In the modern day, the city is listed by UNESCO as a World Heritage Site along with the Necropolis of Pantalica. In the central area, the city itself has a population of around 125,000 people. The inhabitants are known as Siracusans, and the local language spoken by its inhabitants is the Sicilian language. Syracuse is mentioned in the Bible in the Acts of the Apostles book at 28:12 as Paul stayed there. The patron saint of the city is Saint Lucy; she was born in Syracuse and her feast day, Saint Lucy's Day, is celebrated on 13 December.
Syracuse and its surrounding area have been inhabited since ancient times, as shown by the findings in the villages of Stentinello, Ognina, Plemmirio, Matrensa, Cozzo Pantano and Thapsos, which already had a relationship with Mycenaean Greece.
Syracuse was founded in 734 or 733 BC by Greek settlers from Corinth and Tenea, led by the oecist (colonizer) Archias, who called it Sirako, referring to a nearby salt marsh. The nucleus of the ancient city was the small island of Ortygia. The settlers found the land fertile and the native tribes to be reasonably well-disposed to their presence. The city grew and prospered, and for some time stood as the most powerful Greek city anywhere in the Mediterranean. Colonies were founded at Akrai (664 BC), Kasmenai (643 BC), Akrillai (VII century BC), Helorus (VII century BC) and Kamarina (598 BC). The descendants of the first colonist, called Gamoroi, held the power until they were expelled by the Killichiroi, the lower class of the city. The former, however, returned to power in 485 BC, thanks to the help of Gelo, ruler of Gela. Gelo himself became the despot of the city, and moved many inhabitants of Gela, Kamarina and Megera to Syracuse, building the new quarters of Tyche and Neapolis outside the walls. His program of new constructions included a new theater, designed by Damocopos, which gave the city a flourishing cultural life: this in turn attracted personalities as Aeschylus, Ario of Metimma, Eumelos of Corinth and Sappho, who had been exiled here from Mytilene. The enlarged power of Syracuse made unavoidable the clash against the Carthaginians, who ruled western Sicily. In the Battle of Himera, Gelo, who had allied with Theron of Agrigento, decisively defeated the African force led by Hamilcar. A temple, entitled to Athena (on the site of the today's Cathedral), was erected in the city to commemorate the event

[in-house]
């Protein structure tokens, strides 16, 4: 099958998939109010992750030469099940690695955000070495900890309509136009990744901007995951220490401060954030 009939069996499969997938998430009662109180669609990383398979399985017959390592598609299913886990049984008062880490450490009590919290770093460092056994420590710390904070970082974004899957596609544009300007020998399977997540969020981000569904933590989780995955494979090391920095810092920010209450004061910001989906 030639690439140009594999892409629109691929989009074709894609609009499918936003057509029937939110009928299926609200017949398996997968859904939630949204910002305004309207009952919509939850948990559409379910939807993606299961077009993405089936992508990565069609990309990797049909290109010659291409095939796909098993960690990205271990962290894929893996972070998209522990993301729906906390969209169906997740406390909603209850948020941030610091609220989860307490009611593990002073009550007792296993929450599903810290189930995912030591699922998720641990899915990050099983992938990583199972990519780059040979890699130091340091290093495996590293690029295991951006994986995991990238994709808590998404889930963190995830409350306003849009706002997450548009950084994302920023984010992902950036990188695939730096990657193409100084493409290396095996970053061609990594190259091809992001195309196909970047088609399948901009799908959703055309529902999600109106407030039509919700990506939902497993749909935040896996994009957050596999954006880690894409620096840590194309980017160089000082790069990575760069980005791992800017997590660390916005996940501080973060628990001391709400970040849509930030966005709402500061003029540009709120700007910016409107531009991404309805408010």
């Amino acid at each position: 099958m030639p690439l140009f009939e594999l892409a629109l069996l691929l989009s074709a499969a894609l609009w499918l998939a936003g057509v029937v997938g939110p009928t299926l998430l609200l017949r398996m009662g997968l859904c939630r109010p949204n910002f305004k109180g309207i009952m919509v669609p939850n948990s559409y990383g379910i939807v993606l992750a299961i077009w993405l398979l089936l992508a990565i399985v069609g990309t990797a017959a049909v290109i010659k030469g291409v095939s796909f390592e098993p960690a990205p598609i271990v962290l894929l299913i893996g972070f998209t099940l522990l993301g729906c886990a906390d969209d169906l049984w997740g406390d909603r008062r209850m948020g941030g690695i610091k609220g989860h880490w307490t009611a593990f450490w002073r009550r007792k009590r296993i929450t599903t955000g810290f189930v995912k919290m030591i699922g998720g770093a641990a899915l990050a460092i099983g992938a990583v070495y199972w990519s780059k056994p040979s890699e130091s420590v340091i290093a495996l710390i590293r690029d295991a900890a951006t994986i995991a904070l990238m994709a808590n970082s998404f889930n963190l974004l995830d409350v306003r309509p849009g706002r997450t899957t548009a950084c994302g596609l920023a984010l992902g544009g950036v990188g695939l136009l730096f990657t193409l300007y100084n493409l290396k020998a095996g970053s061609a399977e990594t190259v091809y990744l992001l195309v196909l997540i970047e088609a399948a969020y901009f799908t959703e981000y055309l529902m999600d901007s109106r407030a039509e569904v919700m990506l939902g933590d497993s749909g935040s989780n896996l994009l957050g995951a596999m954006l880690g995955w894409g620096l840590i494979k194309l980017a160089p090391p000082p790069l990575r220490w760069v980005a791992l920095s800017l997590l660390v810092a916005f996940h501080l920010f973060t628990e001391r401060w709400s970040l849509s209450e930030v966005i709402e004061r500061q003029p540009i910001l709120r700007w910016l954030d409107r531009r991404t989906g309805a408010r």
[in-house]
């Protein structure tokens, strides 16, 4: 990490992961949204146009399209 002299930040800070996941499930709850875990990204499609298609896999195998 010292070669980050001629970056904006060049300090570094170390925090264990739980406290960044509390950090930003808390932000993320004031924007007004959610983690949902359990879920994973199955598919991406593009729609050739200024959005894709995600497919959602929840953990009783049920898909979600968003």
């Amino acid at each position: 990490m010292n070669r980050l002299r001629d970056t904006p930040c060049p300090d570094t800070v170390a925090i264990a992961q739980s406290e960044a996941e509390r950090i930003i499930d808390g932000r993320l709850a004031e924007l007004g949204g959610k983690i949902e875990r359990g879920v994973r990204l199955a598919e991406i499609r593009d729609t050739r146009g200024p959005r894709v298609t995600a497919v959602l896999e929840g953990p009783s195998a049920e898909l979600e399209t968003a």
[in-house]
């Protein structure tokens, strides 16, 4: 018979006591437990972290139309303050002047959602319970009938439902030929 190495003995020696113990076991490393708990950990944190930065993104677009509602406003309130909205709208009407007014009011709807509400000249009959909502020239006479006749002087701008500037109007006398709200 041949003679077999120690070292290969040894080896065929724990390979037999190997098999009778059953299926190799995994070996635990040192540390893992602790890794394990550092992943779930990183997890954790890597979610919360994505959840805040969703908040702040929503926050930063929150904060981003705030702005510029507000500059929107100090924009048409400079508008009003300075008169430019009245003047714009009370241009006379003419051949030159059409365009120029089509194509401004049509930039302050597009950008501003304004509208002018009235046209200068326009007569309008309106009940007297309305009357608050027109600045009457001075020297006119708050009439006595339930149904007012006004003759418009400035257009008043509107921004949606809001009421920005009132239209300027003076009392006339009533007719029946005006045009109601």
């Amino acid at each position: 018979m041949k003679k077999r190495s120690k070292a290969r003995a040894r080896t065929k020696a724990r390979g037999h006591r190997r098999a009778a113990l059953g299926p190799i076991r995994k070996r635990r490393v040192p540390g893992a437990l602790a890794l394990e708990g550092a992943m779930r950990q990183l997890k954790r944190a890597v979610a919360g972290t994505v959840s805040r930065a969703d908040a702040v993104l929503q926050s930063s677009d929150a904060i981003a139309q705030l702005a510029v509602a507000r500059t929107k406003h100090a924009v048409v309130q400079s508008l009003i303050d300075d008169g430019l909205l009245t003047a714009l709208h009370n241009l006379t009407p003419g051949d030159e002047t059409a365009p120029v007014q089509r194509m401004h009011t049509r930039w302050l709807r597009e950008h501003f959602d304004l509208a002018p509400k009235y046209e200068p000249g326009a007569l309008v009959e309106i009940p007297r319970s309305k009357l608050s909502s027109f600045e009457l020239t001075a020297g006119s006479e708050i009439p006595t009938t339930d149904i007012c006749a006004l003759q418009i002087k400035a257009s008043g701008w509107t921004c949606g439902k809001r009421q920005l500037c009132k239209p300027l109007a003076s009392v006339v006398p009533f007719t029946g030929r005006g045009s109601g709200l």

Gelon was succedeed by his brother Hiero, who fought against the Etruscans at Cumae in 474 BC. His rule was eulogized by poets like Simonides of Ceos, Bacchylides and Pindar, who visited his court. A democratic regime was introduced by Thrasybulos (467 BC). The city continued to expand in Sicily, fighting against the rebellious Siculi, and on the Tyrrhenian Sea, making expeditions up to Corsica and Elba. In the late 5th century BC, Syracuse found itself at war with Athens, which sought more resources to fight the Peloponnesian War. The Syracusans enlisted the aid of a general from Sparta, Athens' foe in the war, to defeat the Athenians, destroy their ships, and leave them to starve on the island (see Sicilian Expedition). In 401 BC, Syracuse contributed a force of 3,000 hoplites and a general to Cyrus the Younger's Army of the Ten Thousand.
Then in the early 4th century BC, the tyrant Dionysius the Elder was again at war against Carthage and, although losing Gela and Camarina, kept that power from capturing the whole of Sicily. After the end of the conflict Dionysius built a massive fortress on the Ortygia island of the city and 22 km-long walls around all of Syracuse. Another period of expansion saw the destruction of Naxos, Catania and Lentini, then Syracuse entered again in war against Carthage (397 BC). After various changes of fortune, the Carthaginians managed to besiege Syracuse itself, but were eventually pushed back by a pestilence. A treaty in 392 BC allowed Syracuse to enlarge further its possessions, founding the cities of Adrano, Ancona, Adria, Tindari and Tauromenos, and conquering Reggio Calabria on the continent. Apart from his battle deeds, Dionysius was famous as a patron of art, and Plato himself visited Syracuse several times.